Flamsteed Astronomy Society
“Being an astronomer at Greenwich in the 1950s”
a talk by Gilbert Satterthwaite — March 7, 2011
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Report by Chris Sutcliffe
Gilbert is Chairman of the Society for the History of Astronomy (SHA), erstwhile leader of an MSc course at Imperial College, and famed for his work at Greenwich with Airy’s Transit Circle.
Gilbert began by explaining how he came to work as an astronomer. He became interested in the subject at the age of 11, and after studying mathematics and applied physics in the 6th form at Weymouth Grammar School in 1951, he went to an astronomy class at the college of higher education where he met Dr Arthur Alexander, Deputy Director of Education for Dorset.
Having received little encouragement from talking with his 6th form career adviser about a career in astronomy, he had some inspiration. He bought the book “Worlds without End” by Sir Harold Spencer Jones, Astronomer Royal, and sent the book to him requesting him to sign it. To his delight, he did sign it, and encouraged by this, Gilbert wrote to Sir Harold to enquire about job prospects in Astronomy. He received an information pack and an application form.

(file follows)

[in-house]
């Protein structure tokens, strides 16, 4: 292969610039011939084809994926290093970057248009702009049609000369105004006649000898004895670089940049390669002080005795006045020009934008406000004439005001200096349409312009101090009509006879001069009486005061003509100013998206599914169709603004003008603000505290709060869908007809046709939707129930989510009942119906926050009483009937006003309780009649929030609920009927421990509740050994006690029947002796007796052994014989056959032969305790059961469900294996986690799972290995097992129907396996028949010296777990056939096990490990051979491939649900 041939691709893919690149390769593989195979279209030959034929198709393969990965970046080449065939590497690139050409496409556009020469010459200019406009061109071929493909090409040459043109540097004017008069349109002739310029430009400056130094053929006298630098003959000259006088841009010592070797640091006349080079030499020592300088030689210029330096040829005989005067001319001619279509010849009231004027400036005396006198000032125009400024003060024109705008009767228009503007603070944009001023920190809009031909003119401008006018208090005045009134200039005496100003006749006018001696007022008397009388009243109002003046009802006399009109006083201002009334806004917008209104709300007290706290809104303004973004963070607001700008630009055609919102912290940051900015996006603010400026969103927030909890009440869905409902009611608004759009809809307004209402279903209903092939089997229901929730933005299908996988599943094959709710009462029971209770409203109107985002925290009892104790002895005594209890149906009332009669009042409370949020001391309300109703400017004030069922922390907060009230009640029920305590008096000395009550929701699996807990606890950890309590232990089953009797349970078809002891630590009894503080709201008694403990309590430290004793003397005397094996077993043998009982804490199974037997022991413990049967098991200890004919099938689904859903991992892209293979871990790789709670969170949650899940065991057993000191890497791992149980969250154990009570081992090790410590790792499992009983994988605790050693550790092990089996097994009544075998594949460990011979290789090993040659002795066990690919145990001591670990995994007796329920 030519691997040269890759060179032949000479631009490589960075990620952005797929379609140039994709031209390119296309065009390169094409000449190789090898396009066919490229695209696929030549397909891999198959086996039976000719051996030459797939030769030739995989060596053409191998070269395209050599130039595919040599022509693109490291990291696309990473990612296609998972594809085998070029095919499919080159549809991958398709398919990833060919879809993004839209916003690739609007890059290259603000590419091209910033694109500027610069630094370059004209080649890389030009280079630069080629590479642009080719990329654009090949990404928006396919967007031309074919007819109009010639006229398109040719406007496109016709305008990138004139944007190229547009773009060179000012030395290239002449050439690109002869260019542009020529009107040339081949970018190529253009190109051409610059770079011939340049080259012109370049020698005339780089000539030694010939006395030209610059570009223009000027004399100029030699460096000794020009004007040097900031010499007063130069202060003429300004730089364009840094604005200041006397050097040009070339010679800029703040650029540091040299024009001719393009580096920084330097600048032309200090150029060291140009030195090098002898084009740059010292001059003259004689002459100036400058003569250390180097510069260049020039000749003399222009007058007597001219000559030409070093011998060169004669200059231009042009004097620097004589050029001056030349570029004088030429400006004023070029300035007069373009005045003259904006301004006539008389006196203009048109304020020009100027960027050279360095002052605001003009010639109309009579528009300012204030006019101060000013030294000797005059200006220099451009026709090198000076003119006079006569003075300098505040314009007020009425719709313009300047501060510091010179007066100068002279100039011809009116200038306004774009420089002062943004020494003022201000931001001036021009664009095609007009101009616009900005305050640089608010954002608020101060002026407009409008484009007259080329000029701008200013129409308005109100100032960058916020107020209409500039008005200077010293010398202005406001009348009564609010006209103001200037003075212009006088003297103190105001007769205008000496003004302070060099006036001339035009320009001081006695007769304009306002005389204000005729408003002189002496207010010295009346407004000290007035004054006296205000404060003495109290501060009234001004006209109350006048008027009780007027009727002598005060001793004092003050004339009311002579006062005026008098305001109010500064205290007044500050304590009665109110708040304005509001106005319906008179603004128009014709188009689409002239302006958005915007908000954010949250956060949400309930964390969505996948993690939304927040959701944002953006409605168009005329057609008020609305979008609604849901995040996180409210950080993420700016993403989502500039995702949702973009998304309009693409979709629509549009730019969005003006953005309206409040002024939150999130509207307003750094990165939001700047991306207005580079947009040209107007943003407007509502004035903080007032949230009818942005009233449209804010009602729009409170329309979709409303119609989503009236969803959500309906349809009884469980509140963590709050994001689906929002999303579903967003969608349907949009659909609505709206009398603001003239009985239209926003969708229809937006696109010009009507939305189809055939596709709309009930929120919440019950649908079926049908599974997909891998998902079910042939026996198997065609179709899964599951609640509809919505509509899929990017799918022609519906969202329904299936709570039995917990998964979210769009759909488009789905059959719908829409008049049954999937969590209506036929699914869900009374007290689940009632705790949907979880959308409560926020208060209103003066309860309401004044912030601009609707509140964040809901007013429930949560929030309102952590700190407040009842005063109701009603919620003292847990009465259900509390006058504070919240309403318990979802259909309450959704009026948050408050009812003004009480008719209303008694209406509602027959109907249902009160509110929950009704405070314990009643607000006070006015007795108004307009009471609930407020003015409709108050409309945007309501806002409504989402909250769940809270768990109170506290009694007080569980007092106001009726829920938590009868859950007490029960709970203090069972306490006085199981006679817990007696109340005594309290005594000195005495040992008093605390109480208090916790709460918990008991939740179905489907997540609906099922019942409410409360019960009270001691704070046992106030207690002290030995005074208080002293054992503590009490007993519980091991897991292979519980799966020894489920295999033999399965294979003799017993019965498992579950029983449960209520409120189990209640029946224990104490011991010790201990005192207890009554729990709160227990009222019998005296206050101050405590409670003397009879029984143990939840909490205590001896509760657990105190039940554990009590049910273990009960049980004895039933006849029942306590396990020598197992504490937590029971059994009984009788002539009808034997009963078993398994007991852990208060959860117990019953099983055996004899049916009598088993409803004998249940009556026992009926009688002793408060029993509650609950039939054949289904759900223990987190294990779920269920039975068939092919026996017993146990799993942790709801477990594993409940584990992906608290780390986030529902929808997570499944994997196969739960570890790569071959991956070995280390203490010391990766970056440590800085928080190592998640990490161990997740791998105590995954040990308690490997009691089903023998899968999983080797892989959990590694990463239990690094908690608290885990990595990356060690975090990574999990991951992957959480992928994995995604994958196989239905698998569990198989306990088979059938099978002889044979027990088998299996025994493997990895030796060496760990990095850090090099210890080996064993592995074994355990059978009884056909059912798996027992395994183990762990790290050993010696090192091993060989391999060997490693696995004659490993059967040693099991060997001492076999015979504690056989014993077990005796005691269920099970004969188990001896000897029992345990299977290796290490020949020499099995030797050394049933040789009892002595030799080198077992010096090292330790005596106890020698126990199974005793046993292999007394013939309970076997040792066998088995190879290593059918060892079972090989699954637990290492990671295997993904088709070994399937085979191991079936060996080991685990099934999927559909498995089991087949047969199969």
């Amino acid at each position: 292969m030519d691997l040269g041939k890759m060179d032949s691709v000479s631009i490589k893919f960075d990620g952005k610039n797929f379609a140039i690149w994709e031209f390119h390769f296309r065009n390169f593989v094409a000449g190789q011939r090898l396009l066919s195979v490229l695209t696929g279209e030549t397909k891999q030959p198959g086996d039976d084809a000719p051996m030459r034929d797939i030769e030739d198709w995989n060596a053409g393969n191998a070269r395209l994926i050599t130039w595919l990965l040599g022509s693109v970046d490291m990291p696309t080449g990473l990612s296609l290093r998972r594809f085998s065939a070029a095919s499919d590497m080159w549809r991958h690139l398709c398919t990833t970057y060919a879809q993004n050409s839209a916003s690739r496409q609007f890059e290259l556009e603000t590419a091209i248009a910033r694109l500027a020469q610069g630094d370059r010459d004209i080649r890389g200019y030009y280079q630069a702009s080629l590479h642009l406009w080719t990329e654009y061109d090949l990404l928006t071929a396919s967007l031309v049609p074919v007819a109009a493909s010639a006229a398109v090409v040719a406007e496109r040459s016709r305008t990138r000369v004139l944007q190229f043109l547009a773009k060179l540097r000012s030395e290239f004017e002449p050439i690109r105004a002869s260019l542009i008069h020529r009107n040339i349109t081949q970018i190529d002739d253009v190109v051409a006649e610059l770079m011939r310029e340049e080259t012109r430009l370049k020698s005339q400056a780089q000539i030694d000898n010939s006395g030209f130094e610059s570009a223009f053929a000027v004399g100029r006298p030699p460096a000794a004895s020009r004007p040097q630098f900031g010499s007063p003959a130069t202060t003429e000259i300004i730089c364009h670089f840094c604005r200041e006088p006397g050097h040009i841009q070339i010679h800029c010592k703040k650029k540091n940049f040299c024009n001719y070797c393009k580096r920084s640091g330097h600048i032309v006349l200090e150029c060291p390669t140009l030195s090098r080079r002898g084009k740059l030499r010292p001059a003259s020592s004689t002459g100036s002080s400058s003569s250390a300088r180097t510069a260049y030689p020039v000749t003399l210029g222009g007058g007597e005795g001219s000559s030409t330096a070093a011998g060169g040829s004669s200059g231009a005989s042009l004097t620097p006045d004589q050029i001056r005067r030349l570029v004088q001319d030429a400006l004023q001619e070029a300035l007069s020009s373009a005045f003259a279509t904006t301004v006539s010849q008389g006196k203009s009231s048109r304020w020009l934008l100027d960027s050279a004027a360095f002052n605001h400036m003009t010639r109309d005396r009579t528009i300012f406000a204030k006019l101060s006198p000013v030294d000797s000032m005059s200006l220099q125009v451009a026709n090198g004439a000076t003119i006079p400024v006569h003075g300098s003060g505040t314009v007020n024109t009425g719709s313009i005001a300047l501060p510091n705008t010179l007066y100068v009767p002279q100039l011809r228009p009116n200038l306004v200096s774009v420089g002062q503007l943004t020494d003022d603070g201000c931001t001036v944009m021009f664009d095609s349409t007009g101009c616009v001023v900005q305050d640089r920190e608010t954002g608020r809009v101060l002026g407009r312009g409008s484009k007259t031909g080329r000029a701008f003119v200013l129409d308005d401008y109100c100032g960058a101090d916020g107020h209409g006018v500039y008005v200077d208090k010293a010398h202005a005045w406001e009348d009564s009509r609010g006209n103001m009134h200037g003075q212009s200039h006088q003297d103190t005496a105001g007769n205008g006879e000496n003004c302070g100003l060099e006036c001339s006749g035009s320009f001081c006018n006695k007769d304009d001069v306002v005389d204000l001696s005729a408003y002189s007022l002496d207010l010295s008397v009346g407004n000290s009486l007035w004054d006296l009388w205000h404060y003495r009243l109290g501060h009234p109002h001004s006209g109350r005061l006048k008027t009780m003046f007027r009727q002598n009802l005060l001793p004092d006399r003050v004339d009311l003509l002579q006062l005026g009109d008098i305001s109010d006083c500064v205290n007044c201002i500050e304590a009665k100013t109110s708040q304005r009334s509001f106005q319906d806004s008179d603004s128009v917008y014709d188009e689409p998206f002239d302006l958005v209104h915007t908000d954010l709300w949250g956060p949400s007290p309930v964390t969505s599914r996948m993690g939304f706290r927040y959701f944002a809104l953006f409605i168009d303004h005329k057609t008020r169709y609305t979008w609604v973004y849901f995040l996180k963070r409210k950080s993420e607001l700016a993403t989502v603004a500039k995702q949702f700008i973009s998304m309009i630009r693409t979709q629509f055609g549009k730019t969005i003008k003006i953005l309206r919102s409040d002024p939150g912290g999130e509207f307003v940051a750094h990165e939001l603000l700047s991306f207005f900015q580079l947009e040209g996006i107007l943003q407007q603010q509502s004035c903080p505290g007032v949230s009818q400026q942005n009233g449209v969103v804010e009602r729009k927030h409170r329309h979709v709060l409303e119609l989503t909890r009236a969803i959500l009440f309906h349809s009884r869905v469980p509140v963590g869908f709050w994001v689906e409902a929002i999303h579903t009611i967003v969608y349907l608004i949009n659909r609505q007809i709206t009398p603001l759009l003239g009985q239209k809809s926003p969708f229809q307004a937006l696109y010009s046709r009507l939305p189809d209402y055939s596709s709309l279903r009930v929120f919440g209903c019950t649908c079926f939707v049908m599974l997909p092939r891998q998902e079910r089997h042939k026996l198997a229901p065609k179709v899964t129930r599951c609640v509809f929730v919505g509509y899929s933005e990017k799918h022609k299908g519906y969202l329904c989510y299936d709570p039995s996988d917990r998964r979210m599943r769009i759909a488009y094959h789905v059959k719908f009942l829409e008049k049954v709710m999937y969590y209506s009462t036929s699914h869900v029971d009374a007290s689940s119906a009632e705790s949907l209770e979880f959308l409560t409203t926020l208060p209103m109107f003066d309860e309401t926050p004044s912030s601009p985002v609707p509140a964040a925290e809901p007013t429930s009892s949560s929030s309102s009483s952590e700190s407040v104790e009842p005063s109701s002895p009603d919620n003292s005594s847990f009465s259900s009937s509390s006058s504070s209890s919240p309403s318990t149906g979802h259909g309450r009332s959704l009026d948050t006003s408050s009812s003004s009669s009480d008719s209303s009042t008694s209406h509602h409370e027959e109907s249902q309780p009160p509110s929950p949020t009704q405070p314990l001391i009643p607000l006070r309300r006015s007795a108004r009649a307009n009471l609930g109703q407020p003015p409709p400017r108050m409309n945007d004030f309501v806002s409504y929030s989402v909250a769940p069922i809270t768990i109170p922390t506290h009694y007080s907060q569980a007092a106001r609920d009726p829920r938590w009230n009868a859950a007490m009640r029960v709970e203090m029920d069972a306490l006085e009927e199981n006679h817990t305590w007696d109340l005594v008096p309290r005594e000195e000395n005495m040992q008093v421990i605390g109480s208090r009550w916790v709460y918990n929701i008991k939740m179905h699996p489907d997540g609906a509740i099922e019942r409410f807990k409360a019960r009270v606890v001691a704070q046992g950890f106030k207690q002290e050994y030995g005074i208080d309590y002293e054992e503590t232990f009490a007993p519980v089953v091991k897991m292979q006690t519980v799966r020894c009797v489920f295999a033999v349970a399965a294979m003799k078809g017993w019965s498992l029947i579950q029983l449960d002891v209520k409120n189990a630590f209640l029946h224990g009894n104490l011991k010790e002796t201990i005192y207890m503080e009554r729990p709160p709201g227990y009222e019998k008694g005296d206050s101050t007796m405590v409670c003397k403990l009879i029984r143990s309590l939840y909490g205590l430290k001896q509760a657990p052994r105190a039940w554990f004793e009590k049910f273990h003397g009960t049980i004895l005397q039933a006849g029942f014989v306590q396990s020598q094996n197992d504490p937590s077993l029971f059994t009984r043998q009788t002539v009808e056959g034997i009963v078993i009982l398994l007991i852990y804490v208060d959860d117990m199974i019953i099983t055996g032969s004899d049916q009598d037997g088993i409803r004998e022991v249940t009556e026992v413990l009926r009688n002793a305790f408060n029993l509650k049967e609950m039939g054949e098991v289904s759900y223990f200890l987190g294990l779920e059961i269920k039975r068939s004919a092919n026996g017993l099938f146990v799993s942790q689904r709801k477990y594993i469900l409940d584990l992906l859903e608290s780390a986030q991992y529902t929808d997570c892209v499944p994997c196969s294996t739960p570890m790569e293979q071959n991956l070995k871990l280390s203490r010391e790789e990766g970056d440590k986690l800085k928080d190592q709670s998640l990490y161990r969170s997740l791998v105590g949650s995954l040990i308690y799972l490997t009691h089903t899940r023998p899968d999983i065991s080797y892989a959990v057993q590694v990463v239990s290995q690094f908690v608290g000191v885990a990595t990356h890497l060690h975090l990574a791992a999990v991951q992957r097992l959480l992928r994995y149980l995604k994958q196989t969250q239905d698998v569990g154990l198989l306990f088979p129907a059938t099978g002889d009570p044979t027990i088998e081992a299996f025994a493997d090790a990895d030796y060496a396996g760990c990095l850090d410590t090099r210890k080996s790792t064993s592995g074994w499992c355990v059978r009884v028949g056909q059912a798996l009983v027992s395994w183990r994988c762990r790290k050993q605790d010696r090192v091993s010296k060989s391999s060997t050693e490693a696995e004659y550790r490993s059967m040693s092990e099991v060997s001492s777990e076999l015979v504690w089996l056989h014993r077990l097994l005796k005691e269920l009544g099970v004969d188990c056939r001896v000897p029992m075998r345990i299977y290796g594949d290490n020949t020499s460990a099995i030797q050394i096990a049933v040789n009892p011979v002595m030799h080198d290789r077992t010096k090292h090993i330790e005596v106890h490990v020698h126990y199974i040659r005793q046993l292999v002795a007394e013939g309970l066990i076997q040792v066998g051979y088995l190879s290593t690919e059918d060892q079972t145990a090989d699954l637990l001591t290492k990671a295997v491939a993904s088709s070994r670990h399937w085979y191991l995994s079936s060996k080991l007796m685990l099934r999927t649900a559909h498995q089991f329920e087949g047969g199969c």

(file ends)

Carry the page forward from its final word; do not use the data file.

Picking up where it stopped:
There were three possible career paths -- a first-class maths degree from Cambridge – top; any degree - half way; A levels or other qualification - bottom of the ladder.
He was successful in getting an interview and saw Dr Atkinson and Mr Sims. The questions became progressively harder, but Mr Sims helpfully gave clues to answer the questions. He was offered a job!
Gilbert joined the Meridian Department and was trained up on the Airy Transit Circle — a big learning curve. Airy’s Transit Circle was used to make two measurements - the time at which a star crosses the meridian, as it appears to travel from East to West across the sky, and the angle of the star above the horizon. From these measurements an astronomer can calculate the star’s celestial coordinates - its precise position in the sky, relative to other stars. If the star's coordinates are already known, then the transit of a star across the meridian could be used to check Greenwich Mean Time very precisely.
Gilbert worked a 5˝ day week and had 6 weeks holiday.
Early on, he had a crash course in positional astronomy and Mr Sims was the best maths teacher he had ever had.
In addition to stars, Gilbert observed the Moon using the Airy Transit Circle, but the Moon’s motion is complex.
Gilbert Satterthwaite [Pic: Mike Dryland]
L to R: Gilbert, Gloria Clifton, Chris Styles
[Pic: Grey Lipley]
Gloria Clifton retires as Senior Curator ROG. Jane presented a bouquet on behalf of the Flamsteed [Pic: Grey Lipley]
Pics: Mike Dryland